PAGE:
Top Republican to address income disparity as "Occupy" protests continue
The nation's widening income disparity is one of the issues driving the ongoing "Occupy Wall Street" protests -- and one of the issues Democrats have seized on to make the case that their party is better suited to help angry citizens. Now House Majority Eric Cantor plans to deliver a speech to emphasize that Republicans care about the issue as well.
Cantor -- who is often cast by Democrats as the face of Republican obstruction -- will talk about income disparity in a speech at the Wharton School at the University of Pennsylvania this week. Cantor's office tells Hotsheet the GOP leader is likely to hit on points he made on "Fox News Sunday" over the weekend.
"We know in this country right now that there is a complaint about folks at the top end of the income scale, if they make too much and too many, don't make enough," Cantor said on Fox. "Well, we need to both go encourage those at the top of the income scale to actually put their money to work to create more jobs so that we can see a closing of the gap. You know, we are about income mobility and that's what we should be focused on to take care of the income disparity in this country."
As the "Occupy" protests against economic injustice and corporate corruption gain momentum and support across the country and internationally, Democrats have used the protests to highlight their economic agenda -- particularly their desire to raise taxes on millionaires and billionaires. They've also sought to portray Republicans as out of touch with the middle class -- and they jumped on Cantor after he referred to the protesters as "growing mobs."
"Mobs? That must be what Republicans refer to as the middle class, or maybe the millions of unemployed Americans across the country," the Democratic Congressional Campaign Committee wrote in an email to its supporters.
On Fox, Cantor deflected a question about whether he stood by those remarks. He then suggested Democrats are turning the issue of income disparity into an unproductive partisan debate.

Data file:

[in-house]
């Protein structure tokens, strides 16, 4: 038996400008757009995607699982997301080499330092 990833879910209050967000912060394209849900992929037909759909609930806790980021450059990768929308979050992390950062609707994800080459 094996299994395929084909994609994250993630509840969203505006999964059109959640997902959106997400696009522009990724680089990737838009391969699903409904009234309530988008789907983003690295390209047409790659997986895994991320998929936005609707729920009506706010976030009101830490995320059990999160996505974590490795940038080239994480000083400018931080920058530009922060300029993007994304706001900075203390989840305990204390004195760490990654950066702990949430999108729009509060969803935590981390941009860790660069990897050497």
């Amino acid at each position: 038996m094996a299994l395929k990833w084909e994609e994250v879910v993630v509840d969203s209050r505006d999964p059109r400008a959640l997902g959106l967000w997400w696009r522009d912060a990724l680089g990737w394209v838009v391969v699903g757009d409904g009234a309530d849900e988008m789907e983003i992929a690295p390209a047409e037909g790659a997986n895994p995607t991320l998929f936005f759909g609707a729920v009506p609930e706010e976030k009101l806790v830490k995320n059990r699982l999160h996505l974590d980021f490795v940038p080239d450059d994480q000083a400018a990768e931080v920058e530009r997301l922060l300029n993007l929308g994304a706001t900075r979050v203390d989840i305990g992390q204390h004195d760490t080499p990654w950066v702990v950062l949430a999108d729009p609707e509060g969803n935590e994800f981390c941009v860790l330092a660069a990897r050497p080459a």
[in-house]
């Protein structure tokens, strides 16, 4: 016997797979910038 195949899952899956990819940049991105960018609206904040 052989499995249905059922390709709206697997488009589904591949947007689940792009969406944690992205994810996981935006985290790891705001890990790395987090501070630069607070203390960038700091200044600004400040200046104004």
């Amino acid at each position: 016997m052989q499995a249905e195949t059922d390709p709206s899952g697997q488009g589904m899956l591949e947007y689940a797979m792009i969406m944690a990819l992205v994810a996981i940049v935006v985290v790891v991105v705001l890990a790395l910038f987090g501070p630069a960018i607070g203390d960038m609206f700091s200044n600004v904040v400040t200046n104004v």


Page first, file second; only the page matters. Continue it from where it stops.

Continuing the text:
"I think more important than my use of the word is the fact that there is a growing frustration out there across this country and it's warranted," he said. "People -- too many people are out of work. But where I'm most concerned is we have elected leaders in this town who, frankly, are joining in the effort to blame others rather than focus on the policies that have brought about the current situation."
Cantor said the House GOP's agenda of rolling back regulations, reducing the corporate tax rate and cutting spending gives private enterprise a chance to grow and thus gives people a chance for economic mobility. "We have seen that the other way doesn't work," he said on Fox of the president's agenda.
While Republicans and Cantor in particular have shown slightly more support for the "Occupy" protesters in recent weeks, they are not exactly embracing the cause at this point. Cantor's office said the majority leader's speech has been planned for months and is not in response to the protests.
Still, it's clear the GOP is intent on derailing Democrats' attempts to pin part of the blame for the economy on them.
In addition to exploiting the "Occupy" protests to blast Republicans, Democrats have castigated the GOP for blocking President Obama's $447 billion jobs package, portraying them as pure obstructionists. Republicans are vigorously denying that characterization, emphasizing their recent displays of bipartisanship, such as the passage of a trio of free trade agreements.
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